Marine biologist examining deep-sea vision on cruise to Barbados, Bahamas
At the depths of the ocean where sunlight gradually fades, crustaceans are specially adapted to see in dim environments. Bring them up to the surface, however, and their sensitive eyes can be damaged—or ...
Research shows copepods use pheromones to find mates
Arctic study shows key marine food web species at risk from increasing carbon dioxide
A research expedition to the Arctic, as part of the Catlin Arctic Survey, has revealed that tiny crustaceans, known as copepods, that live just beneath the ocean surface are likely to battle for survival ...
Seahorse heads have a 'no wake zone' that's made for catching prey
Seahorses are slow, docile creatures, but their heads are perfectly shaped to sneak up and quickly snatch prey, according to marine scientists from The University of Texas at Austin.
Open wide: Zebrafish fool fast food
Research published in the Royal Society Journal, Interface, has demonstrated that predatory fish sneak up on lightning-fast prey by disguising water disturbances as they approach.
An inside look at carnivorous plants: Researchers track the importance of microscopic inhabitants
(Phys.org) —When we imagine drama playing out between predators and prey, most of us picture stealthy lions and restless gazelle, or a sharp-taloned hawk latched on to an unlucky squirrel. But Ben Baiser, ...
Switching to a power stroke enables a tiny but important marine crustacean to survive
Olympic swimmers aren't the only ones who change their strokes to escape competitors. To escape from the jaws and claws of predators in cold, viscous water, marine copepods switch from a wave-like swimming ...
Viruses that infect oceans' tiny beings are discovered
(Phys.org)—Viruses are well known for making people sick, but a new study provides evidence for the first time of viral infections in tiny marine crustaceans called copepods.
Illustrated guides provide first ever view of zooplankton crucial to Arabian Sea's food web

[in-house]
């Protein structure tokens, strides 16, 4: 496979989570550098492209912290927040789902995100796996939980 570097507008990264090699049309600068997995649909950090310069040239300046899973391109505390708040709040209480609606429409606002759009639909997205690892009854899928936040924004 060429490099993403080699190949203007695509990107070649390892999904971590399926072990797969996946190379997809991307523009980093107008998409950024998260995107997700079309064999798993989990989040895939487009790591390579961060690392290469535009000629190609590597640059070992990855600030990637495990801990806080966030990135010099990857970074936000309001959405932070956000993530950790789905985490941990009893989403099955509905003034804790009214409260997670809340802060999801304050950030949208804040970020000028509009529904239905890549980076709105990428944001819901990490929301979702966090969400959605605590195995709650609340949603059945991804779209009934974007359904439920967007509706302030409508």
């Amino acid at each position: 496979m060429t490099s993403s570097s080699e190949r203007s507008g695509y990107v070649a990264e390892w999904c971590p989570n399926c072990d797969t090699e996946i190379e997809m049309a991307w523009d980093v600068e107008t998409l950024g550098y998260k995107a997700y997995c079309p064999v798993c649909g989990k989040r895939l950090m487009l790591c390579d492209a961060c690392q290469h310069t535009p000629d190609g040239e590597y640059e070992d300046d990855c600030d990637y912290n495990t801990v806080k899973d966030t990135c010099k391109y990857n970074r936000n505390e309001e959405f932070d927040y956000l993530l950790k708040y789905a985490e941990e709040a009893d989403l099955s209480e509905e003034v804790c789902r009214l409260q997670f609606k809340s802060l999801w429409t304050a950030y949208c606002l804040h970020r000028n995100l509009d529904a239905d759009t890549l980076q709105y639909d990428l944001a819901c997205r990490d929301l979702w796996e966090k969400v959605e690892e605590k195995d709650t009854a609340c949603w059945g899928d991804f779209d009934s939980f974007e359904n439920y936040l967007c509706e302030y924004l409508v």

They may be tiny, but they are mighty. Known as the "insects of the sea," zooplankton may tell the tale about the disruptive effect of climate change on the delicate balance of life that exists in the northwestern ...
Oil spill causes massive harm to microscopic creatures
(Phys.org) -- Oiled seabirds and turtles may have been the dominant images of the Deepwater Horizon oil spill, but new research indicates there was also massive harm to microscopic creatures in coastal sands, lasting months ...
Climate change study warns against one-off experiments
(PhysOrg.com) -- Climate change research conducted by the University of Aberdeen and Marine Scotland Science highlights the risks of conducting an experiment only once.
New discovery -- copepods share 'diver's weight belt' technique with whales
A deep-sea mystery has been solved with the discovery that the tiny 3 mm long marine animals, eaten by herring, cod and mackerel, use the same buoyancy control as whales.
Bering Sea chill yields fatter plankton, pollock diet changes
Despite a 30-year warming trend, the last three years in the Bering Sea have been the coldest on record. A University of Alaska Fairbanks scientist says that the cold temperatures have helped produce larger zooplankton in ...
Voracious comb jellyfish 'invisible' to prey
Despite its primitive structure, the North American comb jellyfish can sneak up on its prey like a high-tech stealth submarine, making it a successful predator. Researchers, including one from the University ...